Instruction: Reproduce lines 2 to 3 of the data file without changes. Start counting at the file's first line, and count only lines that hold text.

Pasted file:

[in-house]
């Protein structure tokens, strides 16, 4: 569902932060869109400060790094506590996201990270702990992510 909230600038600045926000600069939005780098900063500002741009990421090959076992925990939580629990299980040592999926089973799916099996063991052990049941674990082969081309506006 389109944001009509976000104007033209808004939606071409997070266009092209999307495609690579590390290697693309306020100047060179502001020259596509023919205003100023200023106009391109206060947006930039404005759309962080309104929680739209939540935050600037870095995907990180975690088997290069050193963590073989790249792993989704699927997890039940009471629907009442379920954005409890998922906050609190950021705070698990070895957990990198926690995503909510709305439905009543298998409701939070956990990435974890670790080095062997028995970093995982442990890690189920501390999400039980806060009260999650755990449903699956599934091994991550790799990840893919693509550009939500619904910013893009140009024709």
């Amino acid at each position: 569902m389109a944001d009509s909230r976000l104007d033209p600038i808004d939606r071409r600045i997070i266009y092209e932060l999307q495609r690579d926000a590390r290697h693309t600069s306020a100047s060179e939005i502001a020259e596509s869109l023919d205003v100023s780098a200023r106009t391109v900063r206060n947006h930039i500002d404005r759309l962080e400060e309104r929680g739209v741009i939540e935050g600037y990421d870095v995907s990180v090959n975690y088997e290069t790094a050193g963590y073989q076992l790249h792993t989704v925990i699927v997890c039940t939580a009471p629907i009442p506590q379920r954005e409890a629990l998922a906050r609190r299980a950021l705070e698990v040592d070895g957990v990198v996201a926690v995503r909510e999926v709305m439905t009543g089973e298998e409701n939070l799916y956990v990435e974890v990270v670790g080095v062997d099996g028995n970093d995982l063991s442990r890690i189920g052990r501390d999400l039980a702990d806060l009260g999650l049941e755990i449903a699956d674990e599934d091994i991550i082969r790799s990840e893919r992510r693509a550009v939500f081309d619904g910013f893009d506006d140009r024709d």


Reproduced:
């Protein structure tokens, strides 16, 4: 569902932060869109400060790094506590996201990270702990992510 909230600038600045926000600069939005780098900063500002741009990421090959076992925990939580629990299980040592999926089973799916099996063991052990049941674990082969081309506006 389109944001009509976000104007033209808004939606071409997070266009092209999307495609690579590390290697693309306020100047060179502001020259596509023919205003100023200023106009391109206060947006930039404005759309962080309104929680739209939540935050600037870095995907990180975690088997290069050193963590073989790249792993989704699927997890039940009471629907009442379920954005409890998922906050609190950021705070698990070895957990990198926690995503909510709305439905009543298998409701939070956990990435974890670790080095062997028995970093995982442990890690189920501390999400039980806060009260999650755990449903699956599934091994991550790799990840893919693509550009939500619904910013893009140009024709």
């Amino acid at each position: 569902m389109a944001d009509s909230r976000l104007d033209p600038i808004d939606r071409r600045i997070i266009y092209e932060l999307q495609r690579d926000a590390r290697h693309t600069s306020a100047s060179e939005i502001a020259e596509s869109l023919d205003v100023s780098a200023r106009t391109v900063r206060n947006h930039i500002d404005r759309l962080e400060e309104r929680g739209v741009i939540e935050g600037y990421d870095v995907s990180v090959n975690y088997e290069t790094a050193g963590y073989q076992l790249h792993t989704v925990i699927v997890c039940t939580a009471p629907i009442p506590q379920r954005e409890a629990l998922a906050r609190r299980a950021l705070e698990v040592d070895g957990v990198v996201a926690v995503r909510e999926v709305m439905t009543g089973e298998e409701n939070l799916y956990v990435e974890v990270v670790g080095v062997d099996g028995n970093d995982l063991s442990r890690i189920g052990r501390d999400l039980a702990d806060l009260g999650l049941e755990i449903a699956d674990e599934d091994i991550i082969r790799s990840e893919r992510r693509a550009v939500f081309d619904g910013f893009d506006d140009r024709d």